Date of Award


Degree Name

Nursing (D.N.P.)


College of Nursing

First Advisor

Jessica VanWinkle, MSN, RN, CMSRN

Second Advisor

Barbra Hooper, DNP, MSN, RN CHSE, NE-BC,

Third Advisor

Marie VanderKooi, DNP, MSN, RN-BC


Background: Newly licensed registered nurses (NLRNs) face challenges as they transition from the academic setting to professional practice. These challenges can leave NLRNs feeling dissatisfied and vulnerable in their new positions. Nurse residency programs (NRPs) are an effective way to provide support for the NLRN.

Objectives: The purpose of this project was to evaluate the impact of a newly implemented NRP on NLRNs at six months related to their perception of support, patient safety, stress, communication/leadership, and professional satisfaction.

Methods: The project setting was a large midwestern children’s hospital. The sample consisted of twenty-six NLRNs who participated in the NRP and eight NLRNs who did not participate in the NRP. This evidence-based quality improvement initiative was a mixed-methods program evaluation project. The impact of the intervention was assessed using quantitative outcomes gathered from the Casey-Fink Graduate Nurse Experience Survey, and qualitative data from NRP session evaluations and preceptor interviews.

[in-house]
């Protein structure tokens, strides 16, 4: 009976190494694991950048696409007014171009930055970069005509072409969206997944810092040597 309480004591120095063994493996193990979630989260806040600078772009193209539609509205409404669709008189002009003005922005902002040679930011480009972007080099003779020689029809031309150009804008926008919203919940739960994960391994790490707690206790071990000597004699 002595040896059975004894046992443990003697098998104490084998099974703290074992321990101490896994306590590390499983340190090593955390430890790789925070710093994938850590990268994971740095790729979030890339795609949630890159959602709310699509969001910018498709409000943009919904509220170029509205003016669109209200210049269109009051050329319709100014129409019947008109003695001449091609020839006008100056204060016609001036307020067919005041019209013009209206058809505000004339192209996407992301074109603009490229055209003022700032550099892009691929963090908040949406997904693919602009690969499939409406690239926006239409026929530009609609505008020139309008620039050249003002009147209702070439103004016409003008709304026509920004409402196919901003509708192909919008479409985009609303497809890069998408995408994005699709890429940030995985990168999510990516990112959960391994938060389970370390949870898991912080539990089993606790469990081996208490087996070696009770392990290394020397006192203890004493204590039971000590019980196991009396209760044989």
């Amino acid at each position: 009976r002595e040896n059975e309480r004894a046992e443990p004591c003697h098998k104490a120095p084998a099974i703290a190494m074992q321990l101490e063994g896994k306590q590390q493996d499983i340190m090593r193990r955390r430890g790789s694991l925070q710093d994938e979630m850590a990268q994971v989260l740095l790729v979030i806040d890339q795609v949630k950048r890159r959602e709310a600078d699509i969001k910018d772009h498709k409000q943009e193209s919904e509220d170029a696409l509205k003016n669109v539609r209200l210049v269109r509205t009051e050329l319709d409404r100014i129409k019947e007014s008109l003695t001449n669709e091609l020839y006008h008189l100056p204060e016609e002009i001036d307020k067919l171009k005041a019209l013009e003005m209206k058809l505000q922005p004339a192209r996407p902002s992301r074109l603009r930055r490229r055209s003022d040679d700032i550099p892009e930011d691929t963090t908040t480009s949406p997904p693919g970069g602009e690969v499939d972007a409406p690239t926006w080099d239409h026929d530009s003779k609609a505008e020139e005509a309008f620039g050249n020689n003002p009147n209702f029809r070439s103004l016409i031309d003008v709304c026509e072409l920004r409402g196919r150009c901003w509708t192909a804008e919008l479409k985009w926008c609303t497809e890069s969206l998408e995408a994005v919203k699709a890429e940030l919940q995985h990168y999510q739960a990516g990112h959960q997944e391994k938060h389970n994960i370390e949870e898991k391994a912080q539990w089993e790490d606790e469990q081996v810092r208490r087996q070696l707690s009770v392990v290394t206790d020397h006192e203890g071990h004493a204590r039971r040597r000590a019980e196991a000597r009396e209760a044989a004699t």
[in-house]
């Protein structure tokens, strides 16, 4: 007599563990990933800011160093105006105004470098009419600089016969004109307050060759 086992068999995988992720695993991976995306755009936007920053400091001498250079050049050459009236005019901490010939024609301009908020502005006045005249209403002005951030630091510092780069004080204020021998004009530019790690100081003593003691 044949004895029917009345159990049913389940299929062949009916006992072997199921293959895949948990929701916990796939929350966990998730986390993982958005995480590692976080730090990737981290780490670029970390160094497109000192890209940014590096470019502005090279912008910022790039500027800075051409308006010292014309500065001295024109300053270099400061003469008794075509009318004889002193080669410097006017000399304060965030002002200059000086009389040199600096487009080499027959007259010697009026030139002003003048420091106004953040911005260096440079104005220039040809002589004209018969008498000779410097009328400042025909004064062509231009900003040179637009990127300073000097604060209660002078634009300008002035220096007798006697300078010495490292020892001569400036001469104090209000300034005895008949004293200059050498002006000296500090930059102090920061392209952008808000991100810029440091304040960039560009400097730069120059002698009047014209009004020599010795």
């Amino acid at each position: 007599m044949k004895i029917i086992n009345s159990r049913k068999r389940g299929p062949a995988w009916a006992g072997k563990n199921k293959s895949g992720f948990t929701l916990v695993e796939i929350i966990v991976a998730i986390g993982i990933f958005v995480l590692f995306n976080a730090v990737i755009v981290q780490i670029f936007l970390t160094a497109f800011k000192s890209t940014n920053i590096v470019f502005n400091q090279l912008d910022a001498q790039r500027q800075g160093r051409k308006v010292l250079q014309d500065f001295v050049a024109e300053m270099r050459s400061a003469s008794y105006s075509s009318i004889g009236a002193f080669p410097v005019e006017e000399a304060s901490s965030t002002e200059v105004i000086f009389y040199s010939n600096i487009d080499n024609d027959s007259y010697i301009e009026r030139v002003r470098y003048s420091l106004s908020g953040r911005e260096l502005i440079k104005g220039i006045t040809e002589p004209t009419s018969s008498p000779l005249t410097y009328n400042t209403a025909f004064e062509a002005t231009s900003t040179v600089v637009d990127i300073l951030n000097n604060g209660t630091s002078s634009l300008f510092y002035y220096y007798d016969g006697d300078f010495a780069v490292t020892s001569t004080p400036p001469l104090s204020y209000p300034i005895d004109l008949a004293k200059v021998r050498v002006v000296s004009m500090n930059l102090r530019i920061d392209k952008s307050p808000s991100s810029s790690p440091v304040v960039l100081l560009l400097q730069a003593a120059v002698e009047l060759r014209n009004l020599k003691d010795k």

Results: Qualitative results demonstrated a positive impact from the NRP on NLRNs while quantitative results suggested no influence from the NRP on NLRN perception of support, patient safety, communication/leadership, professional satisfaction, and stress.

Conclusions: While quantitative data did not suggest that the NRP improved NLRN perception of comfort and confidence, qualitative data supports the NRP as a positive experience for the NLRNs and a benefit to its participants.

Implications: This evaluation has contributed to a better understanding of how overwhelming the six-month period of transition to practice can be for new nurses.

Available for download on Friday, April 28, 2023